How to identify when you’ve lost control of your SIEM (and how to rein it back in)
Throw a rock in a room full of security folk and you’d be hard pressed to hit someone who wouldn’t agree that a well-oiled SIEM can level up a security operations center (SOC) – improving threat detection capabilities, reducing time to remediation and serving as a go-to resource for your threat hunters (if you’re lucky enough to have them). But managing that SIEM can turn into a much larger effort than you anticipated when you signed the order form. And sometimes when you put a ton of effort into something it’s easy to lose sight of what you were trying to achieve in the first place. You can end up making choices that contradict your original goals (psychologists call this cognitive dissonance) And therein lies the problem. What’s an acceptable compromise? And how high should your SIEM pain tolerance be?
Four tell-tale signs you’ve lost control
1. “The SIEM is down again!”
Exasperated sighs all around. Analysts throwing their hands up in the air. Muttered grumblings…then chuckles.“I guess we should just take a break, huh?” If your SIEM crashes so often that it has acquired profane nicknames, consider it a sign.
2. Your security investigations are littered with plot holes
A plot hole in a good story can be disappointing. But a plot hole in a security investigation can be the difference between a false positive and a business-ending incident (yes, that’s a bit dramatic – but not unheard of).
If your analysts or incident responders are having trouble answering basic investigative questions like:
- What is it?
- How did it get here?
- Did it run?
- What happened after?
- Was data accessed?
… you may be headed for an unfortunately dramatic chapter.
3. You’ve created a SIEM-to-human language lexicon
When you first got your SIEM It probably seemed simple enough: a few data sources, a reasonable detection strategy and process documentation for your analysis team. But fast forward a few months, and pressures to plug new tools in, anxiety about new alerting needs and a heap of unexpected business requirements have seriously complicated things. In fact, it seems like nobody knows what’s going on. You’re not even entirely sure what data is actually available in your SIEM these days. The last time you tried to answer questions like “do we detect attacker technique X?” your head started to spin. You’ve tried to thoroughly document data sources, formats, detection rules and other nuances along the way, but keeping this information up to date is hard (and it’s even harder to make it interesting enough for your analysts to do it).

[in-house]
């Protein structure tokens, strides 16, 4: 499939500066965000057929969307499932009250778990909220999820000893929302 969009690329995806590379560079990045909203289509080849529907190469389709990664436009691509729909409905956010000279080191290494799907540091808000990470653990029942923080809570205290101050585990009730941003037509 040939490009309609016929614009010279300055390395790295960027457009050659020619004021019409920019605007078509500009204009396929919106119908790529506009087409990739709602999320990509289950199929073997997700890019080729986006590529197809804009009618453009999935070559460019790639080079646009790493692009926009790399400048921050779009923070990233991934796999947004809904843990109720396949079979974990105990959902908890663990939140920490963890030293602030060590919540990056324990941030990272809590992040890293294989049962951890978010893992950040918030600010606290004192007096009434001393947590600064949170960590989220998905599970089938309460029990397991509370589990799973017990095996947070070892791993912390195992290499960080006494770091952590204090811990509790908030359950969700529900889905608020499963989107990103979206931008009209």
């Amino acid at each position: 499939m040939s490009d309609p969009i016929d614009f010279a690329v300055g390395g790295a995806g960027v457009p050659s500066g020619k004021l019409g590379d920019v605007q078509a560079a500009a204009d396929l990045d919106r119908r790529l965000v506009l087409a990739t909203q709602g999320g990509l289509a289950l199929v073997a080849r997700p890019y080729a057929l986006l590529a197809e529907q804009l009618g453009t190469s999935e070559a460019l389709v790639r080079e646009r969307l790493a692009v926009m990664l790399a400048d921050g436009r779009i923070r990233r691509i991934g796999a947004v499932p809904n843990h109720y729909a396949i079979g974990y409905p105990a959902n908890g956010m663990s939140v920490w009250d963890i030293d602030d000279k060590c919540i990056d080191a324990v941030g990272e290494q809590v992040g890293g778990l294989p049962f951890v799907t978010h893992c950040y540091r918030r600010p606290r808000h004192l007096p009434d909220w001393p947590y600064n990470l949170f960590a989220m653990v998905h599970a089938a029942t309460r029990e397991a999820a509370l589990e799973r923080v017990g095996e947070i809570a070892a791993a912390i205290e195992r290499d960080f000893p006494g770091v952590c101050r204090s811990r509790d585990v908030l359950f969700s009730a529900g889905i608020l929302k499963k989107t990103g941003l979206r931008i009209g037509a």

Keep an eye out for the following signs that your team is feeling data management pain:
- Only one or two analysts really understand how the SIEM is generating alerts
- Analysts aren’t speaking the same language – two analysts will use different terminology for the same activity
- Different analysts are taking different decision paths for same alerts
- It takes hours for analysts to acquire the evidence they need to run down an alert
- Analysts have to be experts in logging technologies to interpret alerts correctly
4. Your analysts are doing the tasks you hired your SIEM to do
If you haven’t tuned your SIEM since you installed it (or perhaps you never tuned it in the first place), there’s a good chance your analysts are spending most of their time handling low-value security alerts. If you’ve got analysts that aren’t “investigating” anymore because they’re too busy clicking the same buttons over and over again (or copy-and-pasting information from one location to another for every alert), then they’re doing what the SIEM was meant to do.
Without proper tuning, your SIEM is going to spew out alerts like a fire hydrant on a hot summer day. And that can create an unvirtuous circle. We’ve touched on this before, but predictably this doesn’t lead to happy security analysts. If analysts are constantly under water and days behind on security investigations, it’s time to take a look at where they are spending their time. And that probably means getting control of your SIEM.
To regain control, remind yourself why you got a SIEM in the first place
If you nodded your head at any (or all) of the above warning signs, hope is not lost. You can rein in your SIEM and show it who’s boss. We’ve seen many people do it. And it starts with taking a step back to look at the big picture. One of the easiest ways to shed our blinders is to remind ourselves why we got a SIEM in the first place. If you’ve got your original SIEM project requirements bouncing around your inbox or (gulp) in a file cabinet somewhere, pull them out. If not, take out a pencil and do your best to reconstruct it. Everyone’s list will be different, but chances are, it looks something like this:
- Consolidate my security data in one place
- Detect more security events and incidents
- Speed up investigation and response processes
- Reduce analyst error rates
- Quantify and report on how we’re doing